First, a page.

Two artists explore Brooklyn’s Bar in ‘Seeing Double’ at Sweet Lorraine

coney island brewery comic
Artists Bill Roundy and John Tebeau have joined forces to explore Brooklyn’s bar scene in a new exhibit, “Seeing Double.”
Illustration courtesy of Bill Roundy

An upcoming art exhibition in Red Hook will show illustrations of some of Brooklyn’s most popular watering holes through the perspectives of two different artists — Bill Roundy, a former Brooklyn Paper comic — and John Tebeau, illustrator of the book “Bars, Taverns and Dives New Yorkers Love.”

The exhibition, titled “Seeing Double,” will show a collection of paired prints at the Sweet Lorraine Gallery from both artists, who have both independently illustrated their different interpretations of famed and popular Brooklyn bars throughout their respective artistic careers. 

Roundy — the creator of the “Bar Scrawl” review comic which ran in the Brooklyn Paper from 2010 to 2020 — uses his comic prowess to illustrate his experiences at the various bars through sequential drawings, captions and text balloons. Tebeau’s artwork takes striking singular images of the exteriors of each establishment, using high-contrast colors and lines to create an overview of the location within the context of the neighborhood it resides in.

Together, the pieces allow viewers to get a well-rounded overview of each drinking establishment — the literal ins and outs of the operations — while showing how two different individuals can produce completely different works of art of the same subject.

The collaboration between Roundy and Tebeau was a result of running in similar artistic circles but, as Roundy told Brooklyn Paper, was ultimately “a series of serendipity.”

Comic of the Brooklyn Inn by Bill Roundy in Seeing Double
Roundy explores the interior of the classic Brooklyn Inn in one “Seeing Double” comic. Illustration courtesy of Bill Roundy
seeing double drawing of brooklyn inn exterior
Tebeau explores the exterior of the Brooklyn Inn with clean lines and few colors, highlighting the contrasting approaches he and Roundy took to capturing the same bar. Illustration courtesy of John Tebeau

“He has a long-standing series where he draws the outsides of bars and he published a book a couple of years ago, so I just knew him through that because we were both artists who were dealing with bars, we were gonna run into each other eventually,” said Roundy. “And so we did, but it turned out that I had actually drawn him like two years before — because if you look in the background of my review of Lucy’s Lounge, there are two figures who look just like John and his wife Colleen.”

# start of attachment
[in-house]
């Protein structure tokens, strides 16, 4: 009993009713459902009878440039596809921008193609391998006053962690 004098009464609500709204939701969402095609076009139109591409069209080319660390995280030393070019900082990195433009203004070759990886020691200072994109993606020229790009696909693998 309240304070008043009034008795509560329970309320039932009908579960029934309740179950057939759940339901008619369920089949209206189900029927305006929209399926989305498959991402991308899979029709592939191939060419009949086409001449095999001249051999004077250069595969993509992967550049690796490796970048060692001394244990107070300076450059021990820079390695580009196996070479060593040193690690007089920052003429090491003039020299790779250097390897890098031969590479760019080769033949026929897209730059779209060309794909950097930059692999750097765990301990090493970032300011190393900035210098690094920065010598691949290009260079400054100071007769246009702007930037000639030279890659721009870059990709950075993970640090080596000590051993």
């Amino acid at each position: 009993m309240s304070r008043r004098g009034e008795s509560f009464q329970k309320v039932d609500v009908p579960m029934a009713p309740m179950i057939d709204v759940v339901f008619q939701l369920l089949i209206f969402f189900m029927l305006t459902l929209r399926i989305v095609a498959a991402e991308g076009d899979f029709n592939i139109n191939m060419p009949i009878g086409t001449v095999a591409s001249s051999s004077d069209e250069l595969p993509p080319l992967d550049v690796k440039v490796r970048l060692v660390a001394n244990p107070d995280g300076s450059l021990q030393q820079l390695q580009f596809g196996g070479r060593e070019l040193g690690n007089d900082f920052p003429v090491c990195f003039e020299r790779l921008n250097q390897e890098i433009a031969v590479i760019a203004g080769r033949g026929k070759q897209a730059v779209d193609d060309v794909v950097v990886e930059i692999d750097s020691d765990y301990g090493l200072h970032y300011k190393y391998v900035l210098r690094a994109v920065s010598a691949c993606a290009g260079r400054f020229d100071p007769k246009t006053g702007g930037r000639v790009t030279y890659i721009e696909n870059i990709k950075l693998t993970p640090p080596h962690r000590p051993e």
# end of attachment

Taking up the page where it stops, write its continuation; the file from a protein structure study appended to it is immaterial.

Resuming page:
The two artists formally while they were both renting studio space at the Treasure Island Art Studio in Red Hook before both showing their work at the Gowanus Open Studios event this year. Roundy ended up putting his pieces together next to Tebeau’s and one thing led to another, with the two organizing their upcoming “Seeing Double” exhibition with about a dozen bars the two have both drawn.

For Roundy, combining his love for drawing comics and his love of local bars was a natural progression of his art. He routinely visits new locations to review and illustrate, and said the exhibition serves as a bit of a love letter to the bars he’s frequented over the years — as well as a look into how the brains of two different artists operate.

“First it’s scouting it out, and I’ll look around and I’ll figure out what I want to say about it if there’s something interesting, and then I’ll figure out what the good angles are,” Roundy said. “If there’s something that’s really visually interesting, that’s great to draw, like there’s this place called Fiona’s Bar over in Prospect Lefferts Gardens and there’s a giant tree in the middle of the room with a stuffed owl in it and you just look at that and you’re like ‘Well, I have to draw that.’”

The “Seeing Double” opening reception is on Dec. 10 from 3-6 p.m. at Sweet Lorraine, 183 Lorraine St. between Clinton and Court streets in Red Hook, and the exhibition will be available for viewing upon appointment through Dec. 30. To learn more about the exhibit or to schedule a visit, email Bill Roundy at bill.roundy(@)gmail.com.